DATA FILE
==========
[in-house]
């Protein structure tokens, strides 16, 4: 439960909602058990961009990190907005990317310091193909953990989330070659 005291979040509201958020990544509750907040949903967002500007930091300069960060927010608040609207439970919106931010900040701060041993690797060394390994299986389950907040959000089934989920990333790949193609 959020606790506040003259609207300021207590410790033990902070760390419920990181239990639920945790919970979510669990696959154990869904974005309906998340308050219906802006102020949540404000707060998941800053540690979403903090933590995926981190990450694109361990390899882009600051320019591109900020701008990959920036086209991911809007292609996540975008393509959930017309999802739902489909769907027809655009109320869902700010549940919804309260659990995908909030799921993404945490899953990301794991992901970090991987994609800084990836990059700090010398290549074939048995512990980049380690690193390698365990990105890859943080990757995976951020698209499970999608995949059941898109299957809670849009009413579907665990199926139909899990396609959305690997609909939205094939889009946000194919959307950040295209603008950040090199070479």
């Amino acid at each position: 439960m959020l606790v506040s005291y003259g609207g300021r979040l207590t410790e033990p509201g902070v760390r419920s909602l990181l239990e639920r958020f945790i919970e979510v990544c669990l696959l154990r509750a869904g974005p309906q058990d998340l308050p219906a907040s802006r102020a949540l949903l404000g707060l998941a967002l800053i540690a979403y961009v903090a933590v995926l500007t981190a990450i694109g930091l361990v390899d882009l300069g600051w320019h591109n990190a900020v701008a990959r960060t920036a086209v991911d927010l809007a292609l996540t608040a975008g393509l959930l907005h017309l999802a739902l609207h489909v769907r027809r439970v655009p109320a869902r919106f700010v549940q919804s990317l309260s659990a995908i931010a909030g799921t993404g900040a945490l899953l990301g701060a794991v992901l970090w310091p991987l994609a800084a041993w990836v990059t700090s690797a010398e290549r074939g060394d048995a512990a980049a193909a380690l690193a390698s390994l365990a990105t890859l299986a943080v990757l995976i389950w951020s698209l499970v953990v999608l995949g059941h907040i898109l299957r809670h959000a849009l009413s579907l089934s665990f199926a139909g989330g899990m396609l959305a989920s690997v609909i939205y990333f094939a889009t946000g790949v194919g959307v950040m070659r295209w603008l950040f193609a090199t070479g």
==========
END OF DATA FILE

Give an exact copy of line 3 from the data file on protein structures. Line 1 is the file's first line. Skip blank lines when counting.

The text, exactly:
């Amino acid at each position: 439960m959020l606790v506040s005291y003259g609207g300021r979040l207590t410790e033990p509201g902070v760390r419920s909602l990181l239990e639920r958020f945790i919970e979510v990544c669990l696959l154990r509750a869904g974005p309906q058990d998340l308050p219906a907040s802006r102020a949540l949903l404000g707060l998941a967002l800053i540690a979403y961009v903090a933590v995926l500007t981190a990450i694109g930091l361990v390899d882009l300069g600051w320019h591109n990190a900020v701008a990959r960060t920036a086209v991911d927010l809007a292609l996540t608040a975008g393509l959930l907005h017309l999802a739902l609207h489909v769907r027809r439970v655009p109320a869902r919106f700010v549940q919804s990317l309260s659990a995908i931010a909030g799921t993404g900040a945490l899953l990301g701060a794991v992901l970090w310091p991987l994609a800084a041993w990836v990059t700090s690797a010398e290549r074939g060394d048995a512990a980049a193909a380690l690193a390698s390994l365990a990105t890859l299986a943080v990757l995976i389950w951020s698209l499970v953990v999608l995949g059941h907040i898109l299957r809670h959000a849009l009413s579907l089934s665990f199926a139909g989330g899990m396609l959305a989920s690997v609909i939205y990333f094939a889009t946000g790949v194919g959307v950040m070659r295209w603008l950040f193609a090199t070479g």